Public health experts warn people to maintain a safe distance in order to disrupt the transmission of Covid-19 – the words we now hear everywhere to refer to this guideline is “social distance”. The more people stay away physically, the more virus transmission will decrease. But the reality is not the same in all contexts, and, as it has been noted by many commentators, households and communities in crowded settings often do not have the conditions to practice social distancing effectively.
How effective can this measure be in Pakistan, a country with a population of 207 million and an average household size of approximately seven members? The situation gets complicated when we realise that approximately 68% of the households have two rooms or less at their disposal. Approximately 50% of the population lives with extended family, which also contributes to a bigger household size. This means that home isolation for Covid-19 patients does not have the desired result and can cause the appearance of family clusters where the virus spreads to other family members in the household.
The disease is expected to take a more dangerous course in densely populated low-income urban areas. In areas where even a neighborhood kiosk or a corner can become a social space for people to congregate in larger groups, social distancing is hard to enforce even in a full lockdown. The majority of the households in these areas also suffer from poor ventilation and inadequate infrastructure and public services, often affecting the levels of hygiene that people are able to maintain.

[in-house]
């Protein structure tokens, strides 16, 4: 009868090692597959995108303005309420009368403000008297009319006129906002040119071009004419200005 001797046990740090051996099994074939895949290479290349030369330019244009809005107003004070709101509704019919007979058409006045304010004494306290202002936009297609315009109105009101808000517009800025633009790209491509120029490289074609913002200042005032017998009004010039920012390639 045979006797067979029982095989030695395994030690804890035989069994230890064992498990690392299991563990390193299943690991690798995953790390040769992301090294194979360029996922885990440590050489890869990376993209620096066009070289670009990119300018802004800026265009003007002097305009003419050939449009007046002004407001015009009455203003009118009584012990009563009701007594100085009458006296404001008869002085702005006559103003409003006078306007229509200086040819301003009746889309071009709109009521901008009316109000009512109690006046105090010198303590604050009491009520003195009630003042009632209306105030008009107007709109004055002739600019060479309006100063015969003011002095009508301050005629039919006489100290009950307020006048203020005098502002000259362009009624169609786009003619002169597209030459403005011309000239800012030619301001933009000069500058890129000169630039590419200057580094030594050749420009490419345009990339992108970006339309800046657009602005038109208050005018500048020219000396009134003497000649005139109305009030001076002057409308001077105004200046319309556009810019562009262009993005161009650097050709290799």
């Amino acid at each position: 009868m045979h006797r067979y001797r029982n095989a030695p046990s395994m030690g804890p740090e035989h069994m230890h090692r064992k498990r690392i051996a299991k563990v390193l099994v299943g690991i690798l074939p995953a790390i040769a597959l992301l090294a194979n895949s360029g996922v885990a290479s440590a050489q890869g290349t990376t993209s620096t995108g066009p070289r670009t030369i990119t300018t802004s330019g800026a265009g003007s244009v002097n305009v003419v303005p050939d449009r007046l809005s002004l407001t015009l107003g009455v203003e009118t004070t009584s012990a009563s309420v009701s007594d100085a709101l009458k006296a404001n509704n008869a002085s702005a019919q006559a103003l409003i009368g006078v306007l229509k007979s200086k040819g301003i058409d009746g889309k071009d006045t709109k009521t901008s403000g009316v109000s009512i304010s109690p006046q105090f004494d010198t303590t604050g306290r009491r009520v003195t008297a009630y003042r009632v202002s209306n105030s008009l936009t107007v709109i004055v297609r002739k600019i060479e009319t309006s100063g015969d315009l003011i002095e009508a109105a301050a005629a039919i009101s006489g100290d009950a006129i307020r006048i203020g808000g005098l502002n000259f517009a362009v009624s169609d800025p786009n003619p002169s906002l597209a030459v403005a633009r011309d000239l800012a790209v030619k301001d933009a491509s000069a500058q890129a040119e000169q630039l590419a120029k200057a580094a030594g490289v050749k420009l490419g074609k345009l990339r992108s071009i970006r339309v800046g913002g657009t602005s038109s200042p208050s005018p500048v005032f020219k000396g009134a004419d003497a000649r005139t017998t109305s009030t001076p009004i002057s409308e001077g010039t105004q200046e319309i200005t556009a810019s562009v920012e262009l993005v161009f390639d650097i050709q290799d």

Even with marked reduction in community contacts, human contact that does not follow social distancing rules is inevitable in such densely and socially connected populations. High population density with intense social networks (upon which people’s livelihoods often depend) provides a favorable condition for increasing disease transmission. Even with strict lockdown rules, transmission within the family is likely to occur.
The household size, population density and social networks’ characteristics have a direct impact on the effectiveness and sustainability of a prolonged lockdown. In countries such as Pakistan where many rely on small business activities and the informal sector for their livelihoods, the negative socio-economic consequences of strict containment measures can be dire.
Pakistan started a full lockdown at the end of March, which then became what government officials called a “smart” lockdown with more targeted testing and tracing, and some commercial and industrial activities allowed to reopen.
With the start of the Islamic holy month of Ramadan, the government also allowed prayer congregations in most parts of the country, giving in to pressure from religious communities. Worshippers should however stay at a minimum of one metre apart from each other, to reduce the chance of contagion.
From 9 May, the lockdown restrictions have been further eased to allow a phased reopening of the economy. Prime Minister Imran Khan urged the public to follow social distancing, and also warned that a new lockdown will be imposed if a rapid increase of cases occurs.